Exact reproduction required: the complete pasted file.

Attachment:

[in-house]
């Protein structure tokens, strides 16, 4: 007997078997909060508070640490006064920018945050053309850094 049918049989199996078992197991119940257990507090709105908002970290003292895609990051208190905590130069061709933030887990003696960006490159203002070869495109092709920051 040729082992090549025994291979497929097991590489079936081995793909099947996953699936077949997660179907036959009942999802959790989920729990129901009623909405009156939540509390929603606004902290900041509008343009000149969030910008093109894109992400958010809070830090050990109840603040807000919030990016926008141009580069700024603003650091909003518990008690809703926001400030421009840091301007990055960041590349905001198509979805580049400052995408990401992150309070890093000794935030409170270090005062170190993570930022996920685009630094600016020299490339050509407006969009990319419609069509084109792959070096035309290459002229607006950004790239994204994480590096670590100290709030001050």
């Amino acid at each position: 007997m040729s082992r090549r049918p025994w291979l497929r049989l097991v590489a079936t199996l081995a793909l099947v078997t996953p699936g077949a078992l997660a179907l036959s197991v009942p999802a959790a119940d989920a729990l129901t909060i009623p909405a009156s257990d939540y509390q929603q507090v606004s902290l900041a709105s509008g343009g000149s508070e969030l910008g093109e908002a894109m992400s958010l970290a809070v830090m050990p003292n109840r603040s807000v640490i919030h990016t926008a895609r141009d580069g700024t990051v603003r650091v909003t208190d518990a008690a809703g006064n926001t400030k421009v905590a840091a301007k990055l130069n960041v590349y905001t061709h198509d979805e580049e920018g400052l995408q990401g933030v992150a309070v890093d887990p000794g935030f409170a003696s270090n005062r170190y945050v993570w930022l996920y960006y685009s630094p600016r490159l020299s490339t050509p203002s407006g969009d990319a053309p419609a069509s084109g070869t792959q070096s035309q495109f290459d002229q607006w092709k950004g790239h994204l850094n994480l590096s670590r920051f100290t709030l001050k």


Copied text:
[in-house]
């Protein structure tokens, strides 16, 4: 007997078997909060508070640490006064920018945050053309850094 049918049989199996078992197991119940257990507090709105908002970290003292895609990051208190905590130069061709933030887990003696960006490159203002070869495109092709920051 040729082992090549025994291979497929097991590489079936081995793909099947996953699936077949997660179907036959009942999802959790989920729990129901009623909405009156939540509390929603606004902290900041509008343009000149969030910008093109894109992400958010809070830090050990109840603040807000919030990016926008141009580069700024603003650091909003518990008690809703926001400030421009840091301007990055960041590349905001198509979805580049400052995408990401992150309070890093000794935030409170270090005062170190993570930022996920685009630094600016020299490339050509407006969009990319419609069509084109792959070096035309290459002229607006950004790239994204994480590096670590100290709030001050």
């Amino acid at each position: 007997m040729s082992r090549r049918p025994w291979l497929r049989l097991v590489a079936t199996l081995a793909l099947v078997t996953p699936g077949a078992l997660a179907l036959s197991v009942p999802a959790a119940d989920a729990l129901t909060i009623p909405a009156s257990d939540y509390q929603q507090v606004s902290l900041a709105s509008g343009g000149s508070e969030l910008g093109e908002a894109m992400s958010l970290a809070v830090m050990p003292n109840r603040s807000v640490i919030h990016t926008a895609r141009d580069g700024t990051v603003r650091v909003t208190d518990a008690a809703g006064n926001t400030k421009v905590a840091a301007k990055l130069n960041v590349y905001t061709h198509d979805e580049e920018g400052l995408q990401g933030v992150a309070v890093d887990p000794g935030f409170a003696s270090n005062r170190y945050v993570w930022l996920y960006y685009s630094p600016r490159l020299s490339t050509p203002s407006g969009d990319a053309p419609a069509s084109g070869t792959q070096s035309q495109f290459d002229q607006w092709k950004g790239h994204l850094n994480l590096s670590r920051f100290t709030l001050k």